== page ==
I once used two decks in one week (Discordian, Fantastic Menagerie) because I feared one of them (the Discordian) wouldn’t read well enough for me, but quickly noticed that not only had I erred in my assessment of this deck, I also didn’t have the time to look at two decks in just one little week. I also used one deck for three weeks (Silicon Dawn) because I had been looking forward to exploring it during my holidays and then extended the exploration for the entire duration of my time off work. I don’t plan to repeat this with another deck, but the Silicon Dawn was definitely worth it.

The main “trick” for me with this project was not to allow myself to use a different deck just because I don’t like the one I’ve picked for the week (exceptions were my short interlude with the Story Cubes, going back to the tarot deck of the previous week to fulfill an exchange agreement that I couldn’t do with an oracle, or one reading with an erotic deck for an exchange where only those decks were allowed). I found that I can get along with nearly every deck for a week (the Celtic Wisdom Sticks  were the disastrous exception, closely followed by the mess of the Northern Shadows – but I still stuck with each them until the week was over).

I have decided to let go of four of the decks I’ve used (Waking the Wild Spirit, Quantum, Celtic Wisdom Sticks, Tarot of Northern Shadows). I most regret not clicking at all with the Northern Shadows, but pretty pictures really don’t make up for incredibly sloppy research and egomania. I’m actually really glad that I managed to pick some decks for the trade/sale list since I don’t consider myself a collector for collecting’s sake. My idea still is to have a library of working decks, and I’d rather have a small one of tried and tested ones than an ever-extending one of decks I barely get out in a year. I have also acquired seven new tarots/oracles (most of them from fellow Aeclectic members) since I started the project, three of which I’ve already used.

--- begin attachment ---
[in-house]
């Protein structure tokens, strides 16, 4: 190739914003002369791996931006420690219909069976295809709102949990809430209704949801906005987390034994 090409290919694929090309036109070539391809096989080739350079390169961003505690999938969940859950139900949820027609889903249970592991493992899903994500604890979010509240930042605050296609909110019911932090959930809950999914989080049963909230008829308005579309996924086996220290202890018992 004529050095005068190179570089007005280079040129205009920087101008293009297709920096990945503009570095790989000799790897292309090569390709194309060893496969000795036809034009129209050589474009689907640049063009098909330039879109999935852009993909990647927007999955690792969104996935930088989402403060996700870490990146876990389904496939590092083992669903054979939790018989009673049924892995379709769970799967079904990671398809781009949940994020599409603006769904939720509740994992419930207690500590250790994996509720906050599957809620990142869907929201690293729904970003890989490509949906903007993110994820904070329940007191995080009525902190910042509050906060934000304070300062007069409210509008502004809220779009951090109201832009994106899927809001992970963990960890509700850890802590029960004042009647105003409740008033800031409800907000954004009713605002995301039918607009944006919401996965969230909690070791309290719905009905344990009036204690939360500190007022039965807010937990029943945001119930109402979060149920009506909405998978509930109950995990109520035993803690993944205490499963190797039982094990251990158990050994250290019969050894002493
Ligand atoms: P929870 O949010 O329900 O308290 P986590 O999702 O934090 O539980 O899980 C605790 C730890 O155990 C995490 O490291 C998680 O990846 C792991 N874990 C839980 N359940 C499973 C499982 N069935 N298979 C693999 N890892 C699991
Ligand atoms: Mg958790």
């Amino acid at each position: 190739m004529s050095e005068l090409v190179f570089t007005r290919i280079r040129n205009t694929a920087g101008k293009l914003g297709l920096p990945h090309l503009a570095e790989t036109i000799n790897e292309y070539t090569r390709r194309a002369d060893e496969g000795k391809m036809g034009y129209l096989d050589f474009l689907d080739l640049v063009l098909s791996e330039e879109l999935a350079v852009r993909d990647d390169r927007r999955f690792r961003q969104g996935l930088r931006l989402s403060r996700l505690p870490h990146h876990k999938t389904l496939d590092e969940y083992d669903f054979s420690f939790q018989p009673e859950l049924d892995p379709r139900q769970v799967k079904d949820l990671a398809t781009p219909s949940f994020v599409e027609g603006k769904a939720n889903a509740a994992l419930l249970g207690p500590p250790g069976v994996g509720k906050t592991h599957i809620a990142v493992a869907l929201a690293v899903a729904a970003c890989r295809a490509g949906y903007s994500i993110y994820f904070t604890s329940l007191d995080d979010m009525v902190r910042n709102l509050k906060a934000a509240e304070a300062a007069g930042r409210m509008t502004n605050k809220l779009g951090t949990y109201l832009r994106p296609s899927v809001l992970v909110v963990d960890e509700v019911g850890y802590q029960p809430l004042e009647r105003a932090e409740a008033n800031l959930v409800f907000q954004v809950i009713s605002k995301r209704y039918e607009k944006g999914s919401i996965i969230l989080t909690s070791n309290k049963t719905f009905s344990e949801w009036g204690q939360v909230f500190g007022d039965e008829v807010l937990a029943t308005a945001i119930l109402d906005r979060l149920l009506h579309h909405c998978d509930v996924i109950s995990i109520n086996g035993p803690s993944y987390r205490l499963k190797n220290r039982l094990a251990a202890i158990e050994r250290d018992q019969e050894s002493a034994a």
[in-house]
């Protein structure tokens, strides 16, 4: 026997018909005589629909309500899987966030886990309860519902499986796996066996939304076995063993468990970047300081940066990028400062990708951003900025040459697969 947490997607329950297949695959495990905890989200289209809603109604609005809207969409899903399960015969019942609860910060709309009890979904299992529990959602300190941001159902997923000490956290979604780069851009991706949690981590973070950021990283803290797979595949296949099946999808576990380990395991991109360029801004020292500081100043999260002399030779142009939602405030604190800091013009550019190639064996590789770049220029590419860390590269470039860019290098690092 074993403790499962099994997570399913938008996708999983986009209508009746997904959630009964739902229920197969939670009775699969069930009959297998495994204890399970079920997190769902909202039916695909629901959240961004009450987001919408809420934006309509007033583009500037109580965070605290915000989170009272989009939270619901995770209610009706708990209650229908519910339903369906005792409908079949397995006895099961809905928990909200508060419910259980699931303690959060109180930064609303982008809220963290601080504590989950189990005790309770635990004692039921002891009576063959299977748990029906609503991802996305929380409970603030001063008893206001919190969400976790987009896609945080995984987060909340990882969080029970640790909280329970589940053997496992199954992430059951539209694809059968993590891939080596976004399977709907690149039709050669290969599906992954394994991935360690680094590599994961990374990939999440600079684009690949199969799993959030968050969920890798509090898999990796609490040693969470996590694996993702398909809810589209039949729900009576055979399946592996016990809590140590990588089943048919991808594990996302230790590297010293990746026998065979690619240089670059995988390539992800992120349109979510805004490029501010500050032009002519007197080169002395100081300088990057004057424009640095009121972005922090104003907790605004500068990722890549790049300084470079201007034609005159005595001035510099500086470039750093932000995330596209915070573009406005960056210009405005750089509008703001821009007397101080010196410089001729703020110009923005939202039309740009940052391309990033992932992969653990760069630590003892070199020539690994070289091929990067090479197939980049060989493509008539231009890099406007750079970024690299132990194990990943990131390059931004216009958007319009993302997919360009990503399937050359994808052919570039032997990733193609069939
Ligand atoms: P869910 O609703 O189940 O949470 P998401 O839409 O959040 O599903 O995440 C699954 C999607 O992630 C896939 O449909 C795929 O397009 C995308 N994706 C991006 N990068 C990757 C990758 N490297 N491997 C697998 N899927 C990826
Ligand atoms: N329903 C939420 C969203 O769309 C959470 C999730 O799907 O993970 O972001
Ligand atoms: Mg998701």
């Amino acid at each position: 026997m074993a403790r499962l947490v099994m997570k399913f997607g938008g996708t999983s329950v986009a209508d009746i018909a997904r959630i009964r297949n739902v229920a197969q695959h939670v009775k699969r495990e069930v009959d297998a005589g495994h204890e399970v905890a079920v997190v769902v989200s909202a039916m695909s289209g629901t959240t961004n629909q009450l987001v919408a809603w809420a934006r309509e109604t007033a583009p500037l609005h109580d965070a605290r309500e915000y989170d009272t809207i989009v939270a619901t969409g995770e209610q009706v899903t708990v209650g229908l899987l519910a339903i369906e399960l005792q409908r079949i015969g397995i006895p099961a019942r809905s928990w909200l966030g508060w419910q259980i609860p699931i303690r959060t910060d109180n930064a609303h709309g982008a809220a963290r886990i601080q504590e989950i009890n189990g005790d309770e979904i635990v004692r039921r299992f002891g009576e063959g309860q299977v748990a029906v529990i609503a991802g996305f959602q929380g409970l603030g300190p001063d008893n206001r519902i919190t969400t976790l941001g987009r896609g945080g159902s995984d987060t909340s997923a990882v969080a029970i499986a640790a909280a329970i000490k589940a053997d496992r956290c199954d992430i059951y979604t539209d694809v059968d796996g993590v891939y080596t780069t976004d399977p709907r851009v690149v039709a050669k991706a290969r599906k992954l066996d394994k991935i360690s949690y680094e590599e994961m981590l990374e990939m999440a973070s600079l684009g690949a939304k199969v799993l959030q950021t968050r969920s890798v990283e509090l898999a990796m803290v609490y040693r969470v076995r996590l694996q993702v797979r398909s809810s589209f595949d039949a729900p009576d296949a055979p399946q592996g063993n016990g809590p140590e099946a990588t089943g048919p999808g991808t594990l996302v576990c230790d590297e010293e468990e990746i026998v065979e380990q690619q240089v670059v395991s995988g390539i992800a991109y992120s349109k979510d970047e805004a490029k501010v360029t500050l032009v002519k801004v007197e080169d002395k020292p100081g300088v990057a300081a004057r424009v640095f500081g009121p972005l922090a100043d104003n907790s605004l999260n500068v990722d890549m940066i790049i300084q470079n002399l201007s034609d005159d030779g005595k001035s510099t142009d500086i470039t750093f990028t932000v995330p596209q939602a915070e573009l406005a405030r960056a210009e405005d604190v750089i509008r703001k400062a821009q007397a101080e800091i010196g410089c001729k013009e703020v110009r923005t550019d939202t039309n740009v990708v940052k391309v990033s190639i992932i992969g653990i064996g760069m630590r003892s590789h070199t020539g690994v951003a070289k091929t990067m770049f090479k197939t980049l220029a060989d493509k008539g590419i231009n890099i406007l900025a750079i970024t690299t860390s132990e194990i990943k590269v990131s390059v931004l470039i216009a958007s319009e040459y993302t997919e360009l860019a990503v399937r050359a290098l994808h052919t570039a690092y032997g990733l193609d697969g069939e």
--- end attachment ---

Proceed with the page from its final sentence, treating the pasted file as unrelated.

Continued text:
The most-clicked post (excluding the Pagan Blog Project ones) was Bling the Deviant Moon! and the least-clicked one was Why “Deck of the Week”?. The Deviant Moon is one of the most searched-for decks, closely followed by the Margarete Petersen. Most people come here by way of a Google image search, but I hope that some of them also stay around for some of the text.

So far, the project has been totally worthwhile. It kept me using my decks and it made me explore new ones that I hadn’t used before. A week seems a good time to get at least a basic idea of a deck and its compatibility with me, so I’ll stick to that schedule. Anything less would be stressful, and anything more would make me procrastinate because there’d always be next week… Since I’m easily bored, a good deal of variety is key to sticking with something for an extended period of time. I’ve found a lot of interesting things to do with a tarot (or oracle) deck, and I’m sure I won’t run out of ideas anytime soon.

I also have a question or two for you readers (feel free to answer any or all of them):

  • What kinds of tarot/oracle posts on this blog do you like best? Why? (Excluding the ones for the Pagan Blog Project, because those are a completely different category of writing for me.)
  • How do you feel about the posts from the “reading” category, especially the ones that aren’t also “experiments”? Do you like them? Why (not)?
  • Would you like to see some other kind of tarot or oracle-related posts that I haven’t written so far? (I’m not saying I’ll fulfill any wishes but you may just inspire me!)

Please feel free to add any other comments you’d like to make about this project and my way of blogging about it. I’m very curious! I’d also like to get a better idea of your interests and preferences so I can better judge what of my writing is of public interest and what is better kept behind the scenes. After all, I don’t want to bore you!